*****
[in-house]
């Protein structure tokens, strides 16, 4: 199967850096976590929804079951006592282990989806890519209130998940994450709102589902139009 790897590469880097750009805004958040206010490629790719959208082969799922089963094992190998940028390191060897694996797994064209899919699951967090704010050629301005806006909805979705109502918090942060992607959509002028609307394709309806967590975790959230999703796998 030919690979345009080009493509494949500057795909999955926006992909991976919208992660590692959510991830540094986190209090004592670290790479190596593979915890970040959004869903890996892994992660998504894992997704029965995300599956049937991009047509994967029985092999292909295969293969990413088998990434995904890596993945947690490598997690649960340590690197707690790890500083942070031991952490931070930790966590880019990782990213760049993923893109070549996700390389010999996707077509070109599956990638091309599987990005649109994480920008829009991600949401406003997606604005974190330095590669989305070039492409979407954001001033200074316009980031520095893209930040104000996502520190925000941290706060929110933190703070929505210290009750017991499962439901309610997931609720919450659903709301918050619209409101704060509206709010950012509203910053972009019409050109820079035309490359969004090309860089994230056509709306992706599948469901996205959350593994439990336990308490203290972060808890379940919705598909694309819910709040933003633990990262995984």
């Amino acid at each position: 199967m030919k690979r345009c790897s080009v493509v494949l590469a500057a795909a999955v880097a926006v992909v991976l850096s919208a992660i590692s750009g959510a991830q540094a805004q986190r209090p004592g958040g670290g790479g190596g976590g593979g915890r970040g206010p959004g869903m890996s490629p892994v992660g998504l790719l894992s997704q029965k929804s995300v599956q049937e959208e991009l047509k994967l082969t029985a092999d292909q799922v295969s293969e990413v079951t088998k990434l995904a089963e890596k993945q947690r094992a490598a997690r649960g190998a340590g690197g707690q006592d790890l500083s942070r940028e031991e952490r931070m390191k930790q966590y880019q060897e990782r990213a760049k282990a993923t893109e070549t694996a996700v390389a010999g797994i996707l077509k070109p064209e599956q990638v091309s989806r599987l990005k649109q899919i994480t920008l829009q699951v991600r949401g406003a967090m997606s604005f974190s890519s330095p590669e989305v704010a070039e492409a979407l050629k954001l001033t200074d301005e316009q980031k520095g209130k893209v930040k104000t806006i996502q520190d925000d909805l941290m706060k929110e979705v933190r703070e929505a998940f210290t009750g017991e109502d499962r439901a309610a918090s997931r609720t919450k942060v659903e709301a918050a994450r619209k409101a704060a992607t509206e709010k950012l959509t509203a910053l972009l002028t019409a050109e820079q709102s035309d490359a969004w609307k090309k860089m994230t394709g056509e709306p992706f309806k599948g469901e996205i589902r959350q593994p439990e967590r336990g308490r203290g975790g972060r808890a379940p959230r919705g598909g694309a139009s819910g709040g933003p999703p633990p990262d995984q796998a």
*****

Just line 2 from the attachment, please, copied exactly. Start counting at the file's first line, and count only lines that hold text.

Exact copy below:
């Protein structure tokens, strides 16, 4: 199967850096976590929804079951006592282990989806890519209130998940994450709102589902139009 790897590469880097750009805004958040206010490629790719959208082969799922089963094992190998940028390191060897694996797994064209899919699951967090704010050629301005806006909805979705109502918090942060992607959509002028609307394709309806967590975790959230999703796998 030919690979345009080009493509494949500057795909999955926006992909991976919208992660590692959510991830540094986190209090004592670290790479190596593979915890970040959004869903890996892994992660998504894992997704029965995300599956049937991009047509994967029985092999292909295969293969990413088998990434995904890596993945947690490598997690649960340590690197707690790890500083942070031991952490931070930790966590880019990782990213760049993923893109070549996700390389010999996707077509070109599956990638091309599987990005649109994480920008829009991600949401406003997606604005974190330095590669989305070039492409979407954001001033200074316009980031520095893209930040104000996502520190925000941290706060929110933190703070929505210290009750017991499962439901309610997931609720919450659903709301918050619209409101704060509206709010950012509203910053972009019409050109820079035309490359969004090309860089994230056509709306992706599948469901996205959350593994439990336990308490203290972060808890379940919705598909694309819910709040933003633990990262995984």